Meditation on the Feeding of the 5,000

We all know the story of the feeding of the five thousand. It is an event in the life of Jesus we know from our childhood. Jesus takes the five loaves and two fish, and wondrously, miraculously, five thousand people have had more than enough, and twelve baskets of food that was not eaten remain left over.

The twelve baskets are a sign that when we call on God’s generosity, we always receive more than enough. God’s grace always exhausts our needs. We end up not simply satisfied but satiated.

But why does God act like this? Earlier in the miracle story we hear that Jesus “took pity on the crowd”. In fact, “took pity” is a rather weak way of describing what Matthew wrote in the Greek text. He said that Jesus literally had a feeling in the pit of his stomach, in his very guts, when he saw the plight of the crowd. It’s the same sensation we have when perhaps we see news footage of a famine or a civil war or needless suffering, we instinctively want to do something.

It is because our God is capable of that feeling in the pit of the stomach, that twelve baskets are left over. God is almost generous to a fault, but with a loving kindness that is never wasted. He does not simply provide enough for the crowds – but when they are satisfied, twelve baskets full of scraps are left over.

We are also aware of a sense of premonition – looking ahead to another breaking of bread on the eve of His Passion – another gesture of love and compassion for those who would not understand what was happening. A gesture of love and compassion which has comforted and strengthened countless millions through the ages…the Eucharist.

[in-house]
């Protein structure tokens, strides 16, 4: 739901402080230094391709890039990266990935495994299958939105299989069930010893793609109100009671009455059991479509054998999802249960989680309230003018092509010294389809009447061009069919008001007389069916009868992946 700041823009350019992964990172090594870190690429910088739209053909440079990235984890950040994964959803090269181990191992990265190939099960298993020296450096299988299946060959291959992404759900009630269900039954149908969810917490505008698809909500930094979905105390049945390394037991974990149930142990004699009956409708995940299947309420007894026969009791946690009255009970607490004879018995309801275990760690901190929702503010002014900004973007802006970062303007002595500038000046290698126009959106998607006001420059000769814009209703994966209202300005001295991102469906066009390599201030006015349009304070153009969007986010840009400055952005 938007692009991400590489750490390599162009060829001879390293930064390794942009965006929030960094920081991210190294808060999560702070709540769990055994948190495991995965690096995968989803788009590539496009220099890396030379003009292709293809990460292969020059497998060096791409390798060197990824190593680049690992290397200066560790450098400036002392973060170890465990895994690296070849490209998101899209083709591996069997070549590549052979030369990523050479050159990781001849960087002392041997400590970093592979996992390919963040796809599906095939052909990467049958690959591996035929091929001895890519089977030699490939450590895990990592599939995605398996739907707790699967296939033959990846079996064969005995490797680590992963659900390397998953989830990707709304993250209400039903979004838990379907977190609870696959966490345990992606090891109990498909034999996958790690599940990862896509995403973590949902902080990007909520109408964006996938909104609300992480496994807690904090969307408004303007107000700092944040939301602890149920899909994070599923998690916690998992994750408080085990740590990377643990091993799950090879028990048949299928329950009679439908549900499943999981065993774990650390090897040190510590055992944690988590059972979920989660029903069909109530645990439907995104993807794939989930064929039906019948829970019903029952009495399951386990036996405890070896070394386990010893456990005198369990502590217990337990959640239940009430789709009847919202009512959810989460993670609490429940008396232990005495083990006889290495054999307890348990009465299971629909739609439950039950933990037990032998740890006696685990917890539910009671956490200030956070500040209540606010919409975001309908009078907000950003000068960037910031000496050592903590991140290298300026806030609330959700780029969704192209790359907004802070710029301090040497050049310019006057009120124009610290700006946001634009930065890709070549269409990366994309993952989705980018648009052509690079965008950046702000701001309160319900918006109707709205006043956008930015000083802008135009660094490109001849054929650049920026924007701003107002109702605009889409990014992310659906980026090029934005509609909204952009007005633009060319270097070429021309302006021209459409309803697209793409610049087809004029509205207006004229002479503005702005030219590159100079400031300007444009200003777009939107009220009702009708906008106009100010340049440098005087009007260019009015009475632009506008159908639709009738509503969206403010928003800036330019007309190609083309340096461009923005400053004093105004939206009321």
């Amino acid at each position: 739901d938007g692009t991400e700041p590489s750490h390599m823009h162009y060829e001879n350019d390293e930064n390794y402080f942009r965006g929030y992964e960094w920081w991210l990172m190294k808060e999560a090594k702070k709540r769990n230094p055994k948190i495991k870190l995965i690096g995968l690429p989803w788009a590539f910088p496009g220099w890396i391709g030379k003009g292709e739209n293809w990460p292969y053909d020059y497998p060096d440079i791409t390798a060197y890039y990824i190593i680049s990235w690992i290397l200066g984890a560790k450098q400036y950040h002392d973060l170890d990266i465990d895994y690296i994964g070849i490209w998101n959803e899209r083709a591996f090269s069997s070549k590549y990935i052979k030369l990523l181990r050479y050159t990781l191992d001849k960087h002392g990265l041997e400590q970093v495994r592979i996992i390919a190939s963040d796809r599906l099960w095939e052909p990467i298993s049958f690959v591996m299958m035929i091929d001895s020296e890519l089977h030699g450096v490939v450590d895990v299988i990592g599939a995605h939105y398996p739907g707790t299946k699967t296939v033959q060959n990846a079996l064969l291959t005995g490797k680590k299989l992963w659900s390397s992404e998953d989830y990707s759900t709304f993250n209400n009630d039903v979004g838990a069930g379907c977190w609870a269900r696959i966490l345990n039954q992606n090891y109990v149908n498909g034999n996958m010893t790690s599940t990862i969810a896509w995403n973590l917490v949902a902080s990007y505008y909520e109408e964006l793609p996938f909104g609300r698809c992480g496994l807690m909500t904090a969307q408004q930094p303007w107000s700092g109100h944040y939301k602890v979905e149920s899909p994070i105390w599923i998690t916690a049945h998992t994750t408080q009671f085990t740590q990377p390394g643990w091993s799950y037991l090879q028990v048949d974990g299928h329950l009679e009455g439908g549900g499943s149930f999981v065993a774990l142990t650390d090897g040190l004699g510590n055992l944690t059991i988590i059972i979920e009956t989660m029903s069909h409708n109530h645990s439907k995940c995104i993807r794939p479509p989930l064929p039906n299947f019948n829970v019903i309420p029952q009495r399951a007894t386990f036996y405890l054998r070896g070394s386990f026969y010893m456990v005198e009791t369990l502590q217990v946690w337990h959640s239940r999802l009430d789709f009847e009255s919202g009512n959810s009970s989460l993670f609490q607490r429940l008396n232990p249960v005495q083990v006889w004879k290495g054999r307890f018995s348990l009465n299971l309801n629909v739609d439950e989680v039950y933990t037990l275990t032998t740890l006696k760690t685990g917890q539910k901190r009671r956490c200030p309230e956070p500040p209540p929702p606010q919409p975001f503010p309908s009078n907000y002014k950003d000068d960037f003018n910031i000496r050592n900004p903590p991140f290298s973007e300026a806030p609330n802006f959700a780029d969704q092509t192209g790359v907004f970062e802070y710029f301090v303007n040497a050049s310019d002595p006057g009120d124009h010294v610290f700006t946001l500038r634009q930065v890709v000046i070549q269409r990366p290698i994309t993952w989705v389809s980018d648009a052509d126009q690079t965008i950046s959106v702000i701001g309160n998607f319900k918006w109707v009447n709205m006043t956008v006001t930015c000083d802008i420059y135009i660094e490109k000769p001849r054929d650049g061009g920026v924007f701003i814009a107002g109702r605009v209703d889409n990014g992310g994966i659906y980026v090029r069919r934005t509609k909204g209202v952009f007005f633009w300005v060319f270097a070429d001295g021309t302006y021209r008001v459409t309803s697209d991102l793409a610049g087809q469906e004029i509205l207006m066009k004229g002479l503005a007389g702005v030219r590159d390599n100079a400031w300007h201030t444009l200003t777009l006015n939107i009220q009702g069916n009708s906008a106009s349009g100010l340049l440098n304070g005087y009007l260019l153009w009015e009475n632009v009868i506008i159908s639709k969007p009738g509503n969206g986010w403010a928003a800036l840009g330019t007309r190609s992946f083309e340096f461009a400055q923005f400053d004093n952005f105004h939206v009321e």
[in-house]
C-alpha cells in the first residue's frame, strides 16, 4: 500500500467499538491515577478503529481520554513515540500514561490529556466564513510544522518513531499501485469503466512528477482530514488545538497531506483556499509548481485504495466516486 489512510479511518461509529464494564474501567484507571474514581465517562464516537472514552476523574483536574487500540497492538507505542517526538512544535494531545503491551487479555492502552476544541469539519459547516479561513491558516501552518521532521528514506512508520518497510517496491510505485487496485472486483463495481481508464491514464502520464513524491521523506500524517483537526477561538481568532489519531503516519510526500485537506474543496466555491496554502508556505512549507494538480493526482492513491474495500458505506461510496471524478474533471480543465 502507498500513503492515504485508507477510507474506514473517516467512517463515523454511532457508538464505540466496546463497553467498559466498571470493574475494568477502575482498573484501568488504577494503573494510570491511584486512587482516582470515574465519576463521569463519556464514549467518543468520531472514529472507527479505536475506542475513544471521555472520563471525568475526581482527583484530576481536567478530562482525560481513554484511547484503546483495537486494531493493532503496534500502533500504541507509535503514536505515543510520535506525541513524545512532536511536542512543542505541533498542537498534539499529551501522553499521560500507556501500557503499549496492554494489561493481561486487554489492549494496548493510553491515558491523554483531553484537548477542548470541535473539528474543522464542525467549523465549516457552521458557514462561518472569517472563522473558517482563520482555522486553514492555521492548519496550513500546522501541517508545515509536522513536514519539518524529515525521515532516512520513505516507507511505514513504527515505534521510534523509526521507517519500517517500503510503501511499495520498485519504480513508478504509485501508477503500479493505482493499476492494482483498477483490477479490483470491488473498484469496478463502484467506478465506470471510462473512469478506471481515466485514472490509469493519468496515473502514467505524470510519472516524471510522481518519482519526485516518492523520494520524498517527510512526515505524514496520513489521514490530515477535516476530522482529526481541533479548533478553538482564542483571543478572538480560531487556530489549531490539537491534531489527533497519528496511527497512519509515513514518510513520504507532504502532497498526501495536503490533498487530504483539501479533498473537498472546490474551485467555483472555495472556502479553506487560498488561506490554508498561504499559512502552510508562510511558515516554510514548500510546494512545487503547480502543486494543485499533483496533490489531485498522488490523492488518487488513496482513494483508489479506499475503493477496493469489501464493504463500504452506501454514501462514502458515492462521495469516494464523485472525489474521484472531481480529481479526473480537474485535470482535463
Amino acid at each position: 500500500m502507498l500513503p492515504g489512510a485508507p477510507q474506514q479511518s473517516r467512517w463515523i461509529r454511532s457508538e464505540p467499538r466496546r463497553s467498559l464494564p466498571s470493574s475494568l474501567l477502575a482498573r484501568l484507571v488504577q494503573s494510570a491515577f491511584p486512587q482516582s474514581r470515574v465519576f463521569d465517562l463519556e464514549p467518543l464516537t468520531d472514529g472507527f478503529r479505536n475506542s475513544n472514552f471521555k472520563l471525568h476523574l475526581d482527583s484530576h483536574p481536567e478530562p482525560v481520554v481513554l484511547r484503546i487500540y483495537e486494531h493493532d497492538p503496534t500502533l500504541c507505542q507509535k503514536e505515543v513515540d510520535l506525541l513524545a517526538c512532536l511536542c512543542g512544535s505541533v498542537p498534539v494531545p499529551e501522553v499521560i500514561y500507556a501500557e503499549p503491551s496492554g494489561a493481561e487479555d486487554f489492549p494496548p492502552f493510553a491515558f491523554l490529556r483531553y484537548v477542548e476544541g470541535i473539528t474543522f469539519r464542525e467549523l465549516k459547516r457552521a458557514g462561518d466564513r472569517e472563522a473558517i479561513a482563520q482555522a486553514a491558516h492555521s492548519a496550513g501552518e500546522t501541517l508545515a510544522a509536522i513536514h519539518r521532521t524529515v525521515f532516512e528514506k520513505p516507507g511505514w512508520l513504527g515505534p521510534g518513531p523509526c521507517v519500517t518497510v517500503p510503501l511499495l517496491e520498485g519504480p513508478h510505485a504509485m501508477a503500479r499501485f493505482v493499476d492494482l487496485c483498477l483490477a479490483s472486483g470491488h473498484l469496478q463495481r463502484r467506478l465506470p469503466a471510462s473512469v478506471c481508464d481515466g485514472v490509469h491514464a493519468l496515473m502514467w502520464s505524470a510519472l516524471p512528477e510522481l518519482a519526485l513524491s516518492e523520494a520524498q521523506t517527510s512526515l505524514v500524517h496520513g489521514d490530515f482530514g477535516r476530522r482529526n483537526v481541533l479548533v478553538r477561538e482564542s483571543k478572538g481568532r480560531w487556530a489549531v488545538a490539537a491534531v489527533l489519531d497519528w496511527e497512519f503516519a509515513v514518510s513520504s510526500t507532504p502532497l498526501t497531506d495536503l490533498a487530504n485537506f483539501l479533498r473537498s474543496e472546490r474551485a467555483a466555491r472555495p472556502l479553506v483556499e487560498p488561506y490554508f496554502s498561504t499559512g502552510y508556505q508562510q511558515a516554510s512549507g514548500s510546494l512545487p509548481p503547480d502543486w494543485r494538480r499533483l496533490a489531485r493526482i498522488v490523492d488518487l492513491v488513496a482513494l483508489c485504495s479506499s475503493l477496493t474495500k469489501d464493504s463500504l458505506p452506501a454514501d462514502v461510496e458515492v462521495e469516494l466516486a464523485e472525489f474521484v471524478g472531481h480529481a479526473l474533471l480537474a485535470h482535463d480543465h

The disciples could not believe that Jesus could provide so much from so little – and yet, there it was before their eyes. They were learning a lesson in the art of Kingdom living – Jesus takes our little, blesses it – and produces fruit beyond anything we could have imagined. In a few moments, we shall take the bread and wine that Jesus gives to us…we shall give it back to the Lord, together with our self-offering…but this God of abundance returns it to us again, giving it to us as his very body and blood, not simply for our bodily nourishment but food to strengthen us for mission and food for our souls on our journey to heaven.

During Holy Communion we will hear the beautiful anthem sung, ‘ O Sacrum Convivium’:

O sacred banquet!

in which Christ is received,

the memory of his Passion is renewed,

the mind is filled with grace,

and a pledge of future glory to us is given.

Alleluia.

May that be our prayer in our Mass this morning as we give thanks for God’s wonderful abundance.